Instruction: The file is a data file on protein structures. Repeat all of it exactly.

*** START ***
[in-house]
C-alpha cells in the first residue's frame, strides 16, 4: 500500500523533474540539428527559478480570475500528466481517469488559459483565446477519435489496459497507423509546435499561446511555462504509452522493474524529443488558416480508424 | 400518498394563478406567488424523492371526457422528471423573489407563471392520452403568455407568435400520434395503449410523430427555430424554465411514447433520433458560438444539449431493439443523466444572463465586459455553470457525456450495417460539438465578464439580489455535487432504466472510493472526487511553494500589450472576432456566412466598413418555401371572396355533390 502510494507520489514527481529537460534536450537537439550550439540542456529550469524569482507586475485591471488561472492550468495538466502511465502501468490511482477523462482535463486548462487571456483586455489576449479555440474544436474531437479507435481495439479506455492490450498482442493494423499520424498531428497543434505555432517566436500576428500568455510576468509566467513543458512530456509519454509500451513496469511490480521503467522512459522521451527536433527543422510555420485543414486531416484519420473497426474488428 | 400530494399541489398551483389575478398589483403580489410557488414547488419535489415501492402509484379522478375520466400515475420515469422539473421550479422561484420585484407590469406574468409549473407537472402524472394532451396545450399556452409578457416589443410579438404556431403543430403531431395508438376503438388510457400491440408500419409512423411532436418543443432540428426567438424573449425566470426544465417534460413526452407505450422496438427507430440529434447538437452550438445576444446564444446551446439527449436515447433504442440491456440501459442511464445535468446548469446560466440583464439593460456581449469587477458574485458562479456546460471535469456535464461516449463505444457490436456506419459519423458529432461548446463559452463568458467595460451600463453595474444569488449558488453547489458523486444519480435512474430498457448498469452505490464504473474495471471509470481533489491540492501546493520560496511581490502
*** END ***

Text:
[in-house]
C-alpha cells in the first residue's frame, strides 16, 4: 500500500523533474540539428527559478480570475500528466481517469488559459483565446477519435489496459497507423509546435499561446511555462504509452522493474524529443488558416480508424 | 400518498394563478406567488424523492371526457422528471423573489407563471392520452403568455407568435400520434395503449410523430427555430424554465411514447433520433458560438444539449431493439443523466444572463465586459455553470457525456450495417460539438465578464439580489455535487432504466472510493472526487511553494500589450472576432456566412466598413418555401371572396355533390 502510494507520489514527481529537460534536450537537439550550439540542456529550469524569482507586475485591471488561472492550468495538466502511465502501468490511482477523462482535463486548462487571456483586455489576449479555440474544436474531437479507435481495439479506455492490450498482442493494423499520424498531428497543434505555432517566436500576428500568455510576468509566467513543458512530456509519454509500451513496469511490480521503467522512459522521451527536433527543422510555420485543414486531416484519420473497426474488428 | 400530494399541489398551483389575478398589483403580489410557488414547488419535489415501492402509484379522478375520466400515475420515469422539473421550479422561484420585484407590469406574468409549473407537472402524472394532451396545450399556452409578457416589443410579438404556431403543430403531431395508438376503438388510457400491440408500419409512423411532436418543443432540428426567438424573449425566470426544465417534460413526452407505450422496438427507430440529434447538437452550438445576444446564444446551446439527449436515447433504442440491456440501459442511464445535468446548469446560466440583464439593460456581449469587477458574485458562479456546460471535469456535464461516449463505444457490436456506419459519423458529432461548446463559452463568458467595460451600463453595474444569488449558488453547489458523486444519480435512474430498457448498469452505490464504473474495471471509470481533489491540492501546493520560496511581490502